Posted Tuesday, 20-Oct-2015
Combining competition for space with the satisfaction of building something up, route building board games are huge fun!
Though most common in train games, route building is a feature of many board games. There’s a satisfaction to seeing your route stretch out before you – a long line of wooden sticks, plastic trains or cardboard counters whose color shows that you are dominating the board. But this is about more than just building your own line – it’s all about getting the best spot first.
The most common sort of route building games are train games, in particular the hugely popular 18XX series. Games such as 1830: Railways and Robber Barons and Age of Steam make you into industrialists laying train tracks across continents, with points and profits often going to those with the longest connections. But there are others too, such as the roads players lay for points in Carcassonne.
The routes are laid out in different ways for each game. In Carcassonne you pull random tiles from a bag and must lay the road where you can, whereas in many train games tiles are selected and paid for, and in Trains players must build decks of cards that let them lay out wooden counters for tracks. Settlers of Catan uses wooden sticks bought with resources, Ticket to Ride uses model trains managed through set collection, some games even use crayons or string.
There are as many ways of making a route in board games as in real life.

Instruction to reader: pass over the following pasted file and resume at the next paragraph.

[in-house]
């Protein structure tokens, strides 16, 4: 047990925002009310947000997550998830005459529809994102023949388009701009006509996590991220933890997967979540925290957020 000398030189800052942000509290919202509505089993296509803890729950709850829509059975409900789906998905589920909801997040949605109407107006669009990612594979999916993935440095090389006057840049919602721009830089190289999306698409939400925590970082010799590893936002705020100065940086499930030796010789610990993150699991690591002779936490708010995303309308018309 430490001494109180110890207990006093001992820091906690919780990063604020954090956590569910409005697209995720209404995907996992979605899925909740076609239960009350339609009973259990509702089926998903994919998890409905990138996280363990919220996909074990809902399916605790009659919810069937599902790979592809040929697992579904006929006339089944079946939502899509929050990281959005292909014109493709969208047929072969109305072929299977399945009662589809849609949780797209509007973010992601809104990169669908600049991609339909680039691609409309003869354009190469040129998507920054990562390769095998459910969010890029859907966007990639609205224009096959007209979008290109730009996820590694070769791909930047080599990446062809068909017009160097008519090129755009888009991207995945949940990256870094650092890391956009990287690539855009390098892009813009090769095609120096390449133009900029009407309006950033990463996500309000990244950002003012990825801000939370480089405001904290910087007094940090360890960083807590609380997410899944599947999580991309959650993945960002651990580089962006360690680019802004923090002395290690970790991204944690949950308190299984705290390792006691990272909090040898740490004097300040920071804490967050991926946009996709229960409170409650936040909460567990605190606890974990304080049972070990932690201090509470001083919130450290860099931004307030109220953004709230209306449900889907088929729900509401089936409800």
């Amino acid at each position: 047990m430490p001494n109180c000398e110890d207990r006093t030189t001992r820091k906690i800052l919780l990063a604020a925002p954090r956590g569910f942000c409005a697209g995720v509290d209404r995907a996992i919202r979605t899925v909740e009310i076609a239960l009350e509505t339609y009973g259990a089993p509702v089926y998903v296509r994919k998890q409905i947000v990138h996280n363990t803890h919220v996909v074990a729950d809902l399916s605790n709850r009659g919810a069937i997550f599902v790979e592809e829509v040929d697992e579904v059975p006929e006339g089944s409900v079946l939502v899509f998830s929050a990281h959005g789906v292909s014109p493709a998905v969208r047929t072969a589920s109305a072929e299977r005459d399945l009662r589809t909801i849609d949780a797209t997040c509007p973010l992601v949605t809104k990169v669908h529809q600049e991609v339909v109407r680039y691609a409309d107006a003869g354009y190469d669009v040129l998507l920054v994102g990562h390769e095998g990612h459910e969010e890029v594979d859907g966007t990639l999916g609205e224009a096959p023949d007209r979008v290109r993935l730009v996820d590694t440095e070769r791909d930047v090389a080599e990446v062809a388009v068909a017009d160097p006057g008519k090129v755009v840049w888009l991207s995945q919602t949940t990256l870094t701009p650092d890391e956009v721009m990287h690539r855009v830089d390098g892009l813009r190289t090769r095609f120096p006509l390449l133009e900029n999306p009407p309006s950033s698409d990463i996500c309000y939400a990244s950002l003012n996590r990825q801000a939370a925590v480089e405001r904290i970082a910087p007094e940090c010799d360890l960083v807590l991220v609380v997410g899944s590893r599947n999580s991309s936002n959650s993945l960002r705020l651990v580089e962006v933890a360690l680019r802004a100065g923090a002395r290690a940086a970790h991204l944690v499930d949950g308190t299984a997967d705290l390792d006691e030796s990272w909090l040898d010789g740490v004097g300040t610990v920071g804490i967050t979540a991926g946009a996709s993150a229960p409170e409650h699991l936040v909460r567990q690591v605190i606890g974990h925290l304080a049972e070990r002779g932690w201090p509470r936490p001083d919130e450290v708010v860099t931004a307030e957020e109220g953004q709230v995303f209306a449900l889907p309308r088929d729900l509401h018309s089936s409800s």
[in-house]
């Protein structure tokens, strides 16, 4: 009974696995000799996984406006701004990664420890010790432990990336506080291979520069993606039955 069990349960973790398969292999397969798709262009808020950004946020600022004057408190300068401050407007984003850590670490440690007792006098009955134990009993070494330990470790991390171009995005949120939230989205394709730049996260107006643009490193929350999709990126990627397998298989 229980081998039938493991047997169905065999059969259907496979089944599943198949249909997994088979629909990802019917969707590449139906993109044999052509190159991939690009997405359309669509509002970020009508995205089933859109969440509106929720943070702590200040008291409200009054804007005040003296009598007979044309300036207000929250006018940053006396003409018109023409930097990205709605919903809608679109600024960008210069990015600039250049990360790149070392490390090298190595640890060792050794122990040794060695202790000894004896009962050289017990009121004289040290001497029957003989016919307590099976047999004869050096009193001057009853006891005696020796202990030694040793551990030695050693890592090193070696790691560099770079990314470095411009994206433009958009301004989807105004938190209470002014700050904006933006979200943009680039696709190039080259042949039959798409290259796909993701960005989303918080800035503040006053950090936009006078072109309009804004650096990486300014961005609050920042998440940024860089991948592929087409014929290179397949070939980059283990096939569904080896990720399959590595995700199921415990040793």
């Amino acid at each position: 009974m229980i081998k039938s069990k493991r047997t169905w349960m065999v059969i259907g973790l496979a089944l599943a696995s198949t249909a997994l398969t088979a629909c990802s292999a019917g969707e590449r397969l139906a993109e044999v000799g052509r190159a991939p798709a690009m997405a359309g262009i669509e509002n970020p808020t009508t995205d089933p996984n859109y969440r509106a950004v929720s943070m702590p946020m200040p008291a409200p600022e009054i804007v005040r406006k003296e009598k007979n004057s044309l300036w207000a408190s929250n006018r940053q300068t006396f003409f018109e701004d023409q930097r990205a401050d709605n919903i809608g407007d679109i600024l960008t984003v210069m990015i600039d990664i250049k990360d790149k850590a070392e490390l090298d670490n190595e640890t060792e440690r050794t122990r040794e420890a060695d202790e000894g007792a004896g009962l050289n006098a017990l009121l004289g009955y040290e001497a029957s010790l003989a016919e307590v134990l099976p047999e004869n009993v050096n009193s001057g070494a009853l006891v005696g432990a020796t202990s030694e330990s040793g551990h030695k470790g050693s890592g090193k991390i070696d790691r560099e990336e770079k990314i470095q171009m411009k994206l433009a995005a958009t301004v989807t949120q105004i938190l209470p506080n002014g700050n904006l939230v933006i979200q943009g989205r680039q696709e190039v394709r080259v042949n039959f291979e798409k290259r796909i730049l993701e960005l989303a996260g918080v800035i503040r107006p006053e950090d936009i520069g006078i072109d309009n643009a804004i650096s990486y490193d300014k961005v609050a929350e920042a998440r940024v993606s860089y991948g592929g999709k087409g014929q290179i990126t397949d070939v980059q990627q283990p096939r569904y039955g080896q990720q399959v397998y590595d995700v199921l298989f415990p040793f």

Sometimes the aim of a game is simply to build the longest routes. In Ticket to Ride, players get points for the connections they make. But in others, the route building serves another purpose.
In the 18XX train games, the aim is profit. Building long routes lets you build up the value of the company, and your profits are based on the value of the shares you own, not just the businesses you control. Route building and stock trading intersect to turn these two elements into something more fascinating than the sum of its parts.
Sometimes the route serves more than one purpose. In Settlers of Catan, you lay roads to reach new construction sites and new resources, but you can also gain victory points for the longest road. This creates interesting dilemmas, such as whether to keep going in one direction, making the longest road possible, or whether to split your efforts to reach the most profitable places.
Route building games aren’t just about what you can achieve – they’re also about what you can stop others doing. Your journey to Moscow might prevent another player using that route, your road across Catan might block their own intended expansion. It’s this that turns route building games from just people building their own separate lines into a competition between players, a strategic struggle for limited space on the board.
Laying down pretend railway tracks might not sound exciting, but route building can create some incredibly satisfying games. You can see your colored roads or tracks spread across the board, and enjoy taking in the scale of what you’ve built. There’s an instinctive pleasure that comes from building something up, from being able to see what’s going on in the game at a glance, and that’s something at which route building games excel.
Published by BoardGamePrices.com